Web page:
A Basic Overview of EDM Die Sinking and Its Associated Benefits

07 April 2022

When processing metal materials, manufacturers would often opt for machining to generate excellent parts and products. Through various machining processes, manufacturers can utilise special machines and tools to cut workpieces with their desired shape and size.

As technology advances, most of the machining processes today have been automated. Through computer numerical control (CNC) machines and tools, the processes can now be carried out even without manual movements from operators. Instead, they move through the instructions sent by the software from a computer. The operations of lathes, grinders, turning mills, and other machining tools have been significantly improved by CNC technology.

One particular process that has benefitted from the rise of CNC technology is the electrical discharge machining (EDM) die sinking process.

An Overview of EDM Die Sinking

EDM die sinking is a machining process wherein the electrode is placed near a workpiece, generating dies or moulds. What makes EDM die sinking different from other machining processes is its tool does not require direct contact with the workpieces. Instead, placing the electrode or the working tool near the workpiece can already create the size and shape of the die or mould. The electrode is powered by electricity, which is the same energy source for other machining tools and machines.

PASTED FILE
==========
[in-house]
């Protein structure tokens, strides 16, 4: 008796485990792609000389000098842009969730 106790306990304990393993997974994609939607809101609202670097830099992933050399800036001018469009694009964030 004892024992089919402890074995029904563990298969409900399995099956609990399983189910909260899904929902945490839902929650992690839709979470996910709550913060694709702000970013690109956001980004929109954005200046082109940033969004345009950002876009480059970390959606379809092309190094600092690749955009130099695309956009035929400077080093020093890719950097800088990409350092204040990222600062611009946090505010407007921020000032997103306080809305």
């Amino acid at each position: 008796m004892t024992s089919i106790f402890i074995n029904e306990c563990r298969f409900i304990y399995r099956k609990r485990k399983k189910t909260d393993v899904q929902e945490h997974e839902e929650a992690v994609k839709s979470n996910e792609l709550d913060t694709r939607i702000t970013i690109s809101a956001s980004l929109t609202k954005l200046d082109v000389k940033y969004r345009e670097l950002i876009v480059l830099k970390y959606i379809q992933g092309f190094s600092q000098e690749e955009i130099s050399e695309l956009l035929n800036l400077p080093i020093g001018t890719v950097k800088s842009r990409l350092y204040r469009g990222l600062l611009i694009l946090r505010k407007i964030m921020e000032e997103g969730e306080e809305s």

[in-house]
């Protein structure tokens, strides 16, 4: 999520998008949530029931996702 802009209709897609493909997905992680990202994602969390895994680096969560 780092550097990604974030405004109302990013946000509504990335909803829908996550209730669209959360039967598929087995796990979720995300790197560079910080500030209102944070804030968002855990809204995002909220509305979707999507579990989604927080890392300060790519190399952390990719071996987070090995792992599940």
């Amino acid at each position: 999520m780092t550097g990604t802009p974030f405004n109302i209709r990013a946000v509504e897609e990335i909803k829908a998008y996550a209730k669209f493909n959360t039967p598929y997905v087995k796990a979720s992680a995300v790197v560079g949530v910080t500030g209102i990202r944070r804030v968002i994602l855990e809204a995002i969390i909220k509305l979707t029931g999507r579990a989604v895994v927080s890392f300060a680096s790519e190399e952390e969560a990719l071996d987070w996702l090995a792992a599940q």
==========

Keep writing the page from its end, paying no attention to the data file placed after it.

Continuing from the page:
EDM Die Sinking Key Processes

The EDM die sinking process starts by immersing the electrode and the workpiece into the liquid. The electrode is then connected to a power supply so it can generate the needed electric voltage. Relying on the set parameters on the controller, the power supply will turn on and off automatically. As the power source is turned on, it can help establish the interaction between the electrode and the workpiece.

As the electrode and the workpiece become close, the electric voltage from the former will be discharged, releasing numerous sparks one after another in just a few seconds. The sparks can then gradually form the specifications of the cavity in the die or mould.

The workpiece’s base material is then expected to erode as the spark gap increases. The electrode is likewise lowered so that the EDM die sinking can continue without any problems. Once the shape of the die or mould has been created, the die sinking process is ultimately finished.

EDM Die Sinking Primary Benefits

Many manufacturers opt for EDM die sinking due to the benefits it can bring.

For one, EDM die sinking is flexible. Since workpieces are machined without direct contact, EDM die sinking can easily process materials that are delicate and fragile.

Another benefit of EDM die sinking is it is versatile. The whole process of EDM die sinking relies heavily on the sparks. Fortunately, the shapes that the sparks can create could be broader compared to the ones created by other processes. Additionally, the electric voltage of the electrodes can vary, making it possible for the process to handle extremely hard materials.

EDM die sinking can likewise achieve smooth finishes and small, deep cavities due to the nature of its basic working principles.

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